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Gonzales gets a tough reception

Alberto Gonzales speaks at the University of Florida  on Monday night. Associated Press
 (Associated Press / The Spokesman-Review)
Alberto Gonzales speaks at the University of Florida on Monday night. Associated Press (Associated Press / The Spokesman-Review)

WASHINGTON – As he steps out on a speech-giving tour at college campuses, former Attorney General Alberto Gonzales may soon wish he was still talking to hostile congressional committees.

Gonzales, who resigned under fire two months ago from the Justice Department, was booed, heckled and called a criminal and a liar by students while giving a speech this week at the University of Florida. At one point, someone wearing an orange prison jumpsuit and a black hood calmly walked onstage and stood next to Gonzales as he was speaking.

For his part, Gonzales defended the Bush administration’s treatment of terrorism suspects and did not engage the rowdy crowd, which included supporters as well.

“No one is perfect,” he said. “What is important is that we identify our mistakes and correct them.”

It was Gonzales’ first steps on a trail well-trod by former politicians and celebrities: speeches for cash. For his appearance Monday in Gainesville, Fla., Gonzales earned $40,000. He’ll make another $30,000, plus an additional $5,000 in travel, reception and security expenses, at a Feb. 19 speech at Washington University in St. Louis.

Neil Patel, president of the undergraduate students association at Washington University, said his campus invited Gonzales after being approached by a speakers bureau seeking audiences for the former attorney general.

“One of our goals this year was to make the campus politically active,” said Patel, 21, a Miami native. “We figured we’d try to get into the activism early and bring in a speaker who would incite a lot of discussion, and probably bring a lot of dissent.”

Coming up with the cash to pay Gonzales’ fee was not easy, Patel said.

Campus groups relying on student fees generally bankroll such speeches and “it was kind of difficult finding student groups who were willing to support him,” Patel said.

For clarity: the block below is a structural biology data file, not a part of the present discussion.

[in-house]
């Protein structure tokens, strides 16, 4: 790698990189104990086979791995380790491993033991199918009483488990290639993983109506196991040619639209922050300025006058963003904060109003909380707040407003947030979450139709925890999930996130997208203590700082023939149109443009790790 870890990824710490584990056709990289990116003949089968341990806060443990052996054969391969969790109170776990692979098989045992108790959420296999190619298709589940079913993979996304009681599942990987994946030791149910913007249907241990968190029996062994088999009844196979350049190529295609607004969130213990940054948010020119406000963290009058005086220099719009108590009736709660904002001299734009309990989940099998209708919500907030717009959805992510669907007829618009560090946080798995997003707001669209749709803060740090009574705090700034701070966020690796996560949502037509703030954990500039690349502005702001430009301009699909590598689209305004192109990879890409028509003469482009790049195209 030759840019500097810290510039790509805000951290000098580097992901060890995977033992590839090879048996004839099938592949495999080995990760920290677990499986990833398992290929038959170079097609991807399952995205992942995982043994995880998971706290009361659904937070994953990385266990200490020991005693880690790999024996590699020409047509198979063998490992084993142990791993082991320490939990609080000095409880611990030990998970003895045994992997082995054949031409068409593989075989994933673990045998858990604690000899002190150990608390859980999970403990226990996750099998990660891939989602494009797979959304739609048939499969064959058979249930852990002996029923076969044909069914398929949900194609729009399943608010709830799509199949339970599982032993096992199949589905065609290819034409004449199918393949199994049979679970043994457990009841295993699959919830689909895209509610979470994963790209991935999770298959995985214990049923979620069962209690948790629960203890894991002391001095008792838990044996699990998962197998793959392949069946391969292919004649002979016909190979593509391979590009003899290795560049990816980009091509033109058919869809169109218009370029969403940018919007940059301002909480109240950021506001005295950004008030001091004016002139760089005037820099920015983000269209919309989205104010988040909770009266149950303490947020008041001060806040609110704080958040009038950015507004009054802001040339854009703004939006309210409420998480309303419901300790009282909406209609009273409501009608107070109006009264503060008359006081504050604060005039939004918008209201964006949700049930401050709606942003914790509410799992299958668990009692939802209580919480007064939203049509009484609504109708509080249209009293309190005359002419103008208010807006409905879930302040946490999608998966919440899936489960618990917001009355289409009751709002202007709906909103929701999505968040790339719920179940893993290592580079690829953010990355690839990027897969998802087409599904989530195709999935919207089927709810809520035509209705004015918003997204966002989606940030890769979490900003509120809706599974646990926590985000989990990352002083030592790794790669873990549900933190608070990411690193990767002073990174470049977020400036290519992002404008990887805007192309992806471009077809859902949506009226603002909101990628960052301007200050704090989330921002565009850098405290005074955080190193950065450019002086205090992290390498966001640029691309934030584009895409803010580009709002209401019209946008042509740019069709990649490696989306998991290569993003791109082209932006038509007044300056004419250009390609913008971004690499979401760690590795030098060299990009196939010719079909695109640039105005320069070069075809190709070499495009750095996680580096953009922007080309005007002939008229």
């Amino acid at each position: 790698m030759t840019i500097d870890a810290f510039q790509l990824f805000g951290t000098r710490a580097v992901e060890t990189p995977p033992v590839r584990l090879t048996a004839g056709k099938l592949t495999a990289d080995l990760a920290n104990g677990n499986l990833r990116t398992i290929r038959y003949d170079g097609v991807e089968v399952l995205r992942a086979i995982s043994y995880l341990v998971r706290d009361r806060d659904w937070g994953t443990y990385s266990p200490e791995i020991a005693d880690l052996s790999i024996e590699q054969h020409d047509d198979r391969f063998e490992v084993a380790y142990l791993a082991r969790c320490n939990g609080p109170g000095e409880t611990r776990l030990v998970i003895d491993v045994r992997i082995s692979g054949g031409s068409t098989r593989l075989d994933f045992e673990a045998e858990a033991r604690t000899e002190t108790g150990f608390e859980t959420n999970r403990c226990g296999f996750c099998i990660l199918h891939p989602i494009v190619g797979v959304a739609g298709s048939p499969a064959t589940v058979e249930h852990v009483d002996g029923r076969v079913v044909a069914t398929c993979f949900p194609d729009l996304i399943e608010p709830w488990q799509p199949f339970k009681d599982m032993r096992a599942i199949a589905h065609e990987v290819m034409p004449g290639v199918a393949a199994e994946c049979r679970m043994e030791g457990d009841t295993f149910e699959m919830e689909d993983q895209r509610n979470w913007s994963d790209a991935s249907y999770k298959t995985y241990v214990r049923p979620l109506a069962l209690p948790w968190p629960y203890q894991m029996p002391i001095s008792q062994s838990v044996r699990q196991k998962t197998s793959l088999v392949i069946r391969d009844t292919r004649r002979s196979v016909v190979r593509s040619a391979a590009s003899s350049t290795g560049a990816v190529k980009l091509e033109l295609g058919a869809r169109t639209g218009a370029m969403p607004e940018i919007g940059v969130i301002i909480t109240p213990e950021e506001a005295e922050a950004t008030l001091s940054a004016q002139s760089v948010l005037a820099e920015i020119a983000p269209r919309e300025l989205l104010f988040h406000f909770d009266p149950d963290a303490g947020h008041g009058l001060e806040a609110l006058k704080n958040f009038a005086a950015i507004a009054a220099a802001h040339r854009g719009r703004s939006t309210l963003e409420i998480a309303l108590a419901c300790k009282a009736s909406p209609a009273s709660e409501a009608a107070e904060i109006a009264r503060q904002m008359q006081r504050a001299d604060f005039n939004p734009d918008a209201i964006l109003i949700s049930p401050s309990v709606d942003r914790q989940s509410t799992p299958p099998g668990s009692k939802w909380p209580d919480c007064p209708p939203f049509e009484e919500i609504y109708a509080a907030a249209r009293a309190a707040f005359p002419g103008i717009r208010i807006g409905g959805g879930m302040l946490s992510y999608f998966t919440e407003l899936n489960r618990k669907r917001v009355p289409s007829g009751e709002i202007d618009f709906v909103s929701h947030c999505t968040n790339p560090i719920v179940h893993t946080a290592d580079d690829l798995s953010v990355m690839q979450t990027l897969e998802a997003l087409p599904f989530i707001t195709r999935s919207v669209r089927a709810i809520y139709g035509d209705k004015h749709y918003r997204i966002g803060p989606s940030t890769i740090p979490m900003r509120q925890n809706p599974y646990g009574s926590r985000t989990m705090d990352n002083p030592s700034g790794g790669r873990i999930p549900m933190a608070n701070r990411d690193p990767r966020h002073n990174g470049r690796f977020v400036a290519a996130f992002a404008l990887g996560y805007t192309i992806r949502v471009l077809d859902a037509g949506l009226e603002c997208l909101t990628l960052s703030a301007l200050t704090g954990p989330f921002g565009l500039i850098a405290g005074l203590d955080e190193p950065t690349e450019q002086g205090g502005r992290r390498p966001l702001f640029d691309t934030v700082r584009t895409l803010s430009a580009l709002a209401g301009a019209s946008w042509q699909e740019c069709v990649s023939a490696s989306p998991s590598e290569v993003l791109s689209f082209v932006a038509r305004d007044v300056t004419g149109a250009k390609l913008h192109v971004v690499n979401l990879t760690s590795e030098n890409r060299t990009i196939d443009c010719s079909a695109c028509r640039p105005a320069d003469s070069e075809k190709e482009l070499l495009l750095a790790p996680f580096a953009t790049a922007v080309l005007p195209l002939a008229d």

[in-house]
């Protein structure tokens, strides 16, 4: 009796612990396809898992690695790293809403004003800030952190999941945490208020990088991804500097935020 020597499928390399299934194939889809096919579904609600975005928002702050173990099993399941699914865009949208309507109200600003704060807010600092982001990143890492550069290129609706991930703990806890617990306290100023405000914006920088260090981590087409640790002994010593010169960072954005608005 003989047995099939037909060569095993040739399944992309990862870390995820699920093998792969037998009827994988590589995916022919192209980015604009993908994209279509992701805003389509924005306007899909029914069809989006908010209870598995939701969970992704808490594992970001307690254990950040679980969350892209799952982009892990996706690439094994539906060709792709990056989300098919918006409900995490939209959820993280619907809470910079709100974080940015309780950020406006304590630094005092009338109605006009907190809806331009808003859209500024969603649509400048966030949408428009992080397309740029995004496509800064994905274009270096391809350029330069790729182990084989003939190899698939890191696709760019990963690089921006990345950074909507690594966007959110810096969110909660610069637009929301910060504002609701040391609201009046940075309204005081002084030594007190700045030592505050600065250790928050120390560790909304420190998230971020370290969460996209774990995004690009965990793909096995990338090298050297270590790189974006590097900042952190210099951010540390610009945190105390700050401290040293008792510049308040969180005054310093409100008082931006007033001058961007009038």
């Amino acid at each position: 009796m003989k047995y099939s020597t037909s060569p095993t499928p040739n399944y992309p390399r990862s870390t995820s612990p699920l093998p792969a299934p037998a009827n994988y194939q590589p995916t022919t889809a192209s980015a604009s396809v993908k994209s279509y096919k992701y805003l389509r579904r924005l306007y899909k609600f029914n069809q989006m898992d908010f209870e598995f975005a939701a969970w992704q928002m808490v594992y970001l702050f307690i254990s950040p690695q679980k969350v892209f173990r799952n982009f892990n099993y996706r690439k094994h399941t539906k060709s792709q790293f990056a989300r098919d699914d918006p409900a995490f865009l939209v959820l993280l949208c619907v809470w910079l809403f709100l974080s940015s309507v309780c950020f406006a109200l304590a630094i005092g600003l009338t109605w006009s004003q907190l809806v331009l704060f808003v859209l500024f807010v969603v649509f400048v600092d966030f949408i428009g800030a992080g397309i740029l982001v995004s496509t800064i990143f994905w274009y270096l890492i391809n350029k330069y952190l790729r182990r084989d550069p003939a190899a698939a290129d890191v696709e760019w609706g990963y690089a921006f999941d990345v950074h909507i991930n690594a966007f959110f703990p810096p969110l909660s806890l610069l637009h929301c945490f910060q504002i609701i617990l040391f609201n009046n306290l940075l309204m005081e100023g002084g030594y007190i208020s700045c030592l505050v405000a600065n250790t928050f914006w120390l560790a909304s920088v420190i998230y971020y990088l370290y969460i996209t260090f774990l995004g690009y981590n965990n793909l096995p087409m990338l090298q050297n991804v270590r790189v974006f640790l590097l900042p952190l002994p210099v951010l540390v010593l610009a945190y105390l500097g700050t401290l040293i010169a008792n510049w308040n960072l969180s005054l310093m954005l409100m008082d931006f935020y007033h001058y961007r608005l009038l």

Gonzales is being offered to audiences by New York-based Greater Talent Network, the same organization that arranges speaking tours for “Sex and the City” author Candace Bushnell, outed CIA operative Valerie Plame and ice cream guys Ben & Jerry. Calls and e-mails to the firm, which bills itself as “America’s leading celebrity speakers bureau,” were not returned.

Despite any discomfort the speeches may bring Gonzales, their payoff comes as he faces mounting legal costs for an investigation into whether he mismanaged the Justice Department. The department’s internal inquiry is looking into allegations that he lied to lawmakers and illegally allowed politics to influence hiring and firing at the department.

Gonzales has hired defense attorney George Terwilliger, a former deputy attorney general, to represent him in the inquiry. Additionally, his friends and former associates are collecting donations – and reportedly seeking contributions ranging from $500 to $5,000 – for a legal defense fund should he need it.

The former attorney general’s pricey speaking fee so far has deterred at least one potential customer. Students at liberal arts school Pomona College in Claremont, Calif., considered inviting Gonzales to speak on campus next spring but could not afford paying the $30,000 to $40,000 he requested. “He has a rather substantial speaking fee,” Pomona associate dean of students Neil Gerard said. “I believe that’s dead in the water.”


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